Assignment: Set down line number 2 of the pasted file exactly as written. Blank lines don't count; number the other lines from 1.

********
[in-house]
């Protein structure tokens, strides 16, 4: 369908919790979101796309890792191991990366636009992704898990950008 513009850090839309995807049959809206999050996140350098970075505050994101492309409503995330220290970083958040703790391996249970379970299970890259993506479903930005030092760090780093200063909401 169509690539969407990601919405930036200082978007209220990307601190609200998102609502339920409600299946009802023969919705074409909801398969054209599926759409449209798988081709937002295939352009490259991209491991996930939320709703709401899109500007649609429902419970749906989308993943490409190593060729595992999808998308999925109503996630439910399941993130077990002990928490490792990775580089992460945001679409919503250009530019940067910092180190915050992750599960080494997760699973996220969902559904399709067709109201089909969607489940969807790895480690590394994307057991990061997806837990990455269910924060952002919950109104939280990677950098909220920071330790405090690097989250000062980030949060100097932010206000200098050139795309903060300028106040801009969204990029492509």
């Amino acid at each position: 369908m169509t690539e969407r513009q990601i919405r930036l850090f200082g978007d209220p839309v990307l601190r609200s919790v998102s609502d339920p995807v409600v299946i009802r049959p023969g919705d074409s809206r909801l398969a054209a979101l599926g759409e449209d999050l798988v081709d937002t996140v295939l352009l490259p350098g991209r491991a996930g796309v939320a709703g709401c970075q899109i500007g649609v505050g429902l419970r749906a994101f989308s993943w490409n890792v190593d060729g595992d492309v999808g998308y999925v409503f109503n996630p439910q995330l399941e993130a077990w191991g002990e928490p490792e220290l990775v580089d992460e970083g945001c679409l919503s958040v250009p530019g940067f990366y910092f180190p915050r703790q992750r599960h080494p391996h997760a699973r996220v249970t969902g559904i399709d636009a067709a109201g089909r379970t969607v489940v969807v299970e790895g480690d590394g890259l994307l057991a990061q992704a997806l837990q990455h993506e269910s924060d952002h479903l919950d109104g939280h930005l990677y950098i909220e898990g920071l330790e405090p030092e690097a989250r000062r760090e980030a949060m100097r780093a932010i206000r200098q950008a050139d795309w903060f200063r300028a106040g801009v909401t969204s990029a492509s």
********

């Protein structure tokens, strides 16, 4: 369908919790979101796309890792191991990366636009992704898990950008 513009850090839309995807049959809206999050996140350098970075505050994101492309409503995330220290970083958040703790391996249970379970299970890259993506479903930005030092760090780093200063909401 169509690539969407990601919405930036200082978007209220990307601190609200998102609502339920409600299946009802023969919705074409909801398969054209599926759409449209798988081709937002295939352009490259991209491991996930939320709703709401899109500007649609429902419970749906989308993943490409190593060729595992999808998308999925109503996630439910399941993130077990002990928490490792990775580089992460945001679409919503250009530019940067910092180190915050992750599960080494997760699973996220969902559904399709067709109201089909969607489940969807790895480690590394994307057991990061997806837990990455269910924060952002919950109104939280990677950098909220920071330790405090690097989250000062980030949060100097932010206000200098050139795309903060300028106040801009969204990029492509």